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Chicago Chinatown

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Join us as we gather to celebrate the Mid-Autumn Festival in Chicago Chinatown! This enchanting occasion is one of the Asian tradition's most significant cultural festivals, second only to the Lunar New Year. It's a time when we come together to revel in the brilliance of the full moon and the warmth of family reunions. The streets are adorned with vibrant lanterns that light up the night, creating a mesmerizing atmosphere.

As we celebrate, we indulge in the delicious tradition of sharing mooncakes, symbolizing unity and togetherness. And to truly embrace the spirit of this festival, we raise a glass of fragrant chrysanthemum flower wine, a beverage steeped in tradition and culture.

Come be a part of this beautiful celebration as we cherish the full moon, strengthen our bonds with loved ones, and revel in the rich traditions of the Mid-Autumn Festival right here in Chicago. It's an experience you won't want to miss!

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Thank you to our organizers and sponsors!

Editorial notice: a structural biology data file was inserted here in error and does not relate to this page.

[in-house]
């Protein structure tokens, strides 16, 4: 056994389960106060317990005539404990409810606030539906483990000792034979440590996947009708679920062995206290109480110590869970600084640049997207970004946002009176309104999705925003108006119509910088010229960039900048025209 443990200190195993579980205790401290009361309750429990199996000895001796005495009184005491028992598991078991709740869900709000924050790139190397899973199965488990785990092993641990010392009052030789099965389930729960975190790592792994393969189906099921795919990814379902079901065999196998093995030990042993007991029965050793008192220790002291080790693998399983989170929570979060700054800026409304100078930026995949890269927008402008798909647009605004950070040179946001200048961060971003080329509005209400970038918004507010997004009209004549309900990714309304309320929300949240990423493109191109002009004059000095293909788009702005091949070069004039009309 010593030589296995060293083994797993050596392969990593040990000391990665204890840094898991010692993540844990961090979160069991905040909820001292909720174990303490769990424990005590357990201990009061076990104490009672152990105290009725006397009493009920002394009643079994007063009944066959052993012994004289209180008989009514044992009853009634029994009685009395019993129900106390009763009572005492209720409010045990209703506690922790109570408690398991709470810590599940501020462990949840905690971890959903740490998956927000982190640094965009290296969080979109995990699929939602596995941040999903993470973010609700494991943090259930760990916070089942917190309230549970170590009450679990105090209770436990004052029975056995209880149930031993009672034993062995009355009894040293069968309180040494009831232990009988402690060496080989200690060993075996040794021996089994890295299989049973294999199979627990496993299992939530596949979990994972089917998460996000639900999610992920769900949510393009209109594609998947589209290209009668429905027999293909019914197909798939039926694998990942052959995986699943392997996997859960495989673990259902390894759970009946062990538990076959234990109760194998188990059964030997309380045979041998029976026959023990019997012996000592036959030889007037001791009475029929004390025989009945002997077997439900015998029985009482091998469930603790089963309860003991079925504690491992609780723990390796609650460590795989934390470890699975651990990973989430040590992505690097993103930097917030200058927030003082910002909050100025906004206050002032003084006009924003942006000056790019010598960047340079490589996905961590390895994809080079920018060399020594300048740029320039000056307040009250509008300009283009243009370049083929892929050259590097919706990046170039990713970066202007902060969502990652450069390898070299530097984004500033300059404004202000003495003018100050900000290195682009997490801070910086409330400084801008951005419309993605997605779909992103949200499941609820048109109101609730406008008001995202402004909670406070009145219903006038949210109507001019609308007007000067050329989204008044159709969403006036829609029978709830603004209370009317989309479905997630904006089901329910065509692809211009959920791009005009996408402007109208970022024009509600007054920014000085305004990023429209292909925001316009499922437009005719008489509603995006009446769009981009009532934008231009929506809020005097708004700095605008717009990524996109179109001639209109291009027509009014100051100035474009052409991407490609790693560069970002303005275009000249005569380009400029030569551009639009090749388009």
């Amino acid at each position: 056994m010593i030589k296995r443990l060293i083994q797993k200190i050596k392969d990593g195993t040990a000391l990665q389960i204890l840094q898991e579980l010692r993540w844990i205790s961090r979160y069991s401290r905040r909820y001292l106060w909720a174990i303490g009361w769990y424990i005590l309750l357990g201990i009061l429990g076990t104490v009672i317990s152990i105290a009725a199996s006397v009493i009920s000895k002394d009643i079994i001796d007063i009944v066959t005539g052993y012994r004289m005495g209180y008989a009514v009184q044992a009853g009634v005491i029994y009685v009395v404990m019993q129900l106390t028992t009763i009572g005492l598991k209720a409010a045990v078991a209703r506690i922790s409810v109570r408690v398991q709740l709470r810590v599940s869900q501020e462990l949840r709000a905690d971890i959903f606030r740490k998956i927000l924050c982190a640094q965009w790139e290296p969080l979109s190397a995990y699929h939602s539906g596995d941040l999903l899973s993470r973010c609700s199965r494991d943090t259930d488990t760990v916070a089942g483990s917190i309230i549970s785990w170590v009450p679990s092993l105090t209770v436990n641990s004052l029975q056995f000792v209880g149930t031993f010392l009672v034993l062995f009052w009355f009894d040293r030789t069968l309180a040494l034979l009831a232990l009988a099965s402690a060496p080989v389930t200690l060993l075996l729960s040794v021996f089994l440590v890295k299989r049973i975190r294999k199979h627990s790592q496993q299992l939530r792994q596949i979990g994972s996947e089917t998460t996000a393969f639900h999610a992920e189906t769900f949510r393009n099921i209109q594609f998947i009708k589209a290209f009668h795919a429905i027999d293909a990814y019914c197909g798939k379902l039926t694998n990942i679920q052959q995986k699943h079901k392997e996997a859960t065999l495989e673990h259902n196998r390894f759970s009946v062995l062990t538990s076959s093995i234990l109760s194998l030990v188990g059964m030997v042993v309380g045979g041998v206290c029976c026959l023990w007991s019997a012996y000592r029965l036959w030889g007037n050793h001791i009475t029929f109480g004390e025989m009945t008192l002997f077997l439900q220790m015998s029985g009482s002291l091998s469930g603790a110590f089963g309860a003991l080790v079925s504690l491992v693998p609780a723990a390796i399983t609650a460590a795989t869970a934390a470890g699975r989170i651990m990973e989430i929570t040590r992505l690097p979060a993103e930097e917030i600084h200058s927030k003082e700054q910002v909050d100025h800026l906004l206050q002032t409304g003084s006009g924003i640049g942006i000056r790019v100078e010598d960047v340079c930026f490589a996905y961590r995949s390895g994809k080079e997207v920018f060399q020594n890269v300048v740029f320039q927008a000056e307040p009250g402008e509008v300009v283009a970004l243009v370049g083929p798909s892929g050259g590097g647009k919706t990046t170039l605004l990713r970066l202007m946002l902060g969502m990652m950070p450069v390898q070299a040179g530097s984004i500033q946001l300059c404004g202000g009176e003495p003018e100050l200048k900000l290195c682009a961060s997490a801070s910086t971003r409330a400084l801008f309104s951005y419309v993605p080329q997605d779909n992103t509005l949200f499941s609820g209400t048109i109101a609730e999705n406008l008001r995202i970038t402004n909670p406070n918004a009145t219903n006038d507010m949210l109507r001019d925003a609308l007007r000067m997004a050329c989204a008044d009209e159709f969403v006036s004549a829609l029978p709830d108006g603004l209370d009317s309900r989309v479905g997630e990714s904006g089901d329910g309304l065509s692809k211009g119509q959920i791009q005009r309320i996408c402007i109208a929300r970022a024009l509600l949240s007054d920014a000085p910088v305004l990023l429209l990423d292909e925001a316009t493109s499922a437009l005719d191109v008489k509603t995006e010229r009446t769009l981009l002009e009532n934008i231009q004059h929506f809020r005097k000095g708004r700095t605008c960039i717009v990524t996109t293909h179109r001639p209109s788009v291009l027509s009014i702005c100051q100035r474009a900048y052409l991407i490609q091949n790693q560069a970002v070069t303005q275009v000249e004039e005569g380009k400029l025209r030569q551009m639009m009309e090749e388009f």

The History of
The Mid-Autumn Moon Festival

The Mid-Autumn Festival (simplified Chinese: 中秋节; traditional Chinese: 中秋節) also known as Moon Festival or Mooncake Festival, is a traditional festival celebrated by many East and Southeast Asian people. It is the second-most important holiday after Chinese New Year with a history dating back 3,000 years, when China's emperors worshipped the moon for bountiful harvests. The celebration is called Tết Trung Thu (Mid-Autumn Festival) in Vietnam, Chuseok (autumn eve) in Korea, and Tsukimi (moon-viewing) in Japan.


The festival is held on the 15th day of the 8th month of the Chinese lunisolar calendar with a full moon at night, corresponding to mid-September to early October of the Gregorian calendar. On this day, the Chinese believe that the moon is at its brightest and fullest size, coinciding with harvest time in the middle of Autumn.


Lanterns of all size and shapes, are carried and displayed – symbolic beacons that light people's path to prosperity and good fortune. Mooncakes, a rich pastry typically filled with sweet-bean or lotus-seed paste, are traditionally eaten during this festival.

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